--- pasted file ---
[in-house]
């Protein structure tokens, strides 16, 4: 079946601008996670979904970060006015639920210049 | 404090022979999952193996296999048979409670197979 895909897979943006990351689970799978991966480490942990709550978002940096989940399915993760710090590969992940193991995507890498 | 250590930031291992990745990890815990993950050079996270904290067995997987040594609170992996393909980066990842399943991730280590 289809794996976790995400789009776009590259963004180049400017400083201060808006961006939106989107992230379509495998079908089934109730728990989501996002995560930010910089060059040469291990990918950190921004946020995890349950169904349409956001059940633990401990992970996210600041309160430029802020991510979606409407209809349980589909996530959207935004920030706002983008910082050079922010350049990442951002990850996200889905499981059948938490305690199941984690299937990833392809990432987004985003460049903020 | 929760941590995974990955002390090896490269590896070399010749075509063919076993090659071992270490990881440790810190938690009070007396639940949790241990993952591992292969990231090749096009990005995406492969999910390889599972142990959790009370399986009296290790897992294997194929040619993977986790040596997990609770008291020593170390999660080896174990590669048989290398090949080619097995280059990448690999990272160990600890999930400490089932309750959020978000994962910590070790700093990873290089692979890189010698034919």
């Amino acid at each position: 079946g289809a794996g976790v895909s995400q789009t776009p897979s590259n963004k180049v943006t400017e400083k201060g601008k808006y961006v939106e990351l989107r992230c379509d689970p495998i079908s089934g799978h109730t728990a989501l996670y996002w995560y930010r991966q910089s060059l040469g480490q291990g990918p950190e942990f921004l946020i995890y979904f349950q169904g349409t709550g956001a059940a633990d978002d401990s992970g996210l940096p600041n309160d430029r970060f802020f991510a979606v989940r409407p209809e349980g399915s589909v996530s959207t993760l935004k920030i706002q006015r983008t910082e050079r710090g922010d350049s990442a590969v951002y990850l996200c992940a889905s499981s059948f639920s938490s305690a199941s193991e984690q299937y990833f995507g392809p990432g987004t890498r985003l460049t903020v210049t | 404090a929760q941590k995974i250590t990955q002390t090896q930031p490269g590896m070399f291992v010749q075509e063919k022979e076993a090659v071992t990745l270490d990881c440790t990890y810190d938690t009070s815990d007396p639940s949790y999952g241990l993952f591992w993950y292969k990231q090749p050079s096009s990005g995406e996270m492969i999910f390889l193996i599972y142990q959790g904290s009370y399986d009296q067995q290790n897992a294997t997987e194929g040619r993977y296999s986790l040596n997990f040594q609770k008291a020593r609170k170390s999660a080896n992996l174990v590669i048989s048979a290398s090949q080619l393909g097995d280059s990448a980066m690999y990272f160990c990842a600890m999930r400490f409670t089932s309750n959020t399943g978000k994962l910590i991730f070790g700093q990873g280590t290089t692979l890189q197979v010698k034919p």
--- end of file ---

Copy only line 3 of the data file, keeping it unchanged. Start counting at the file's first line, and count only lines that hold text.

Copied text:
């Amino acid at each position: 079946g289809a794996g976790v895909s995400q789009t776009p897979s590259n963004k180049v943006t400017e400083k201060g601008k808006y961006v939106e990351l989107r992230c379509d689970p495998i079908s089934g799978h109730t728990a989501l996670y996002w995560y930010r991966q910089s060059l040469g480490q291990g990918p950190e942990f921004l946020i995890y979904f349950q169904g349409t709550g956001a059940a633990d978002d401990s992970g996210l940096p600041n309160d430029r970060f802020f991510a979606v989940r409407p209809e349980g399915s589909v996530s959207t993760l935004k920030i706002q006015r983008t910082e050079r710090g922010d350049s990442a590969v951002y990850l996200c992940a889905s499981s059948f639920s938490s305690a199941s193991e984690q299937y990833f995507g392809p990432g987004t890498r985003l460049t903020v210049t | 404090a929760q941590k995974i250590t990955q002390t090896q930031p490269g590896m070399f291992v010749q075509e063919k022979e076993a090659v071992t990745l270490d990881c440790t990890y810190d938690t009070s815990d007396p639940s949790y999952g241990l993952f591992w993950y292969k990231q090749p050079s096009s990005g995406e996270m492969i999910f390889l193996i599972y142990q959790g904290s009370y399986d009296q067995q290790n897992a294997t997987e194929g040619r993977y296999s986790l040596n997990f040594q609770k008291a020593r609170k170390s999660a080896n992996l174990v590669i048989s048979a290398s090949q080619l393909g097995d280059s990448a980066m690999y990272f160990c990842a600890m999930r400490f409670t089932s309750n959020t399943g978000k994962l910590i991730f070790g700093q990873g280590t290089t692979l890189q197979v010698k034919p």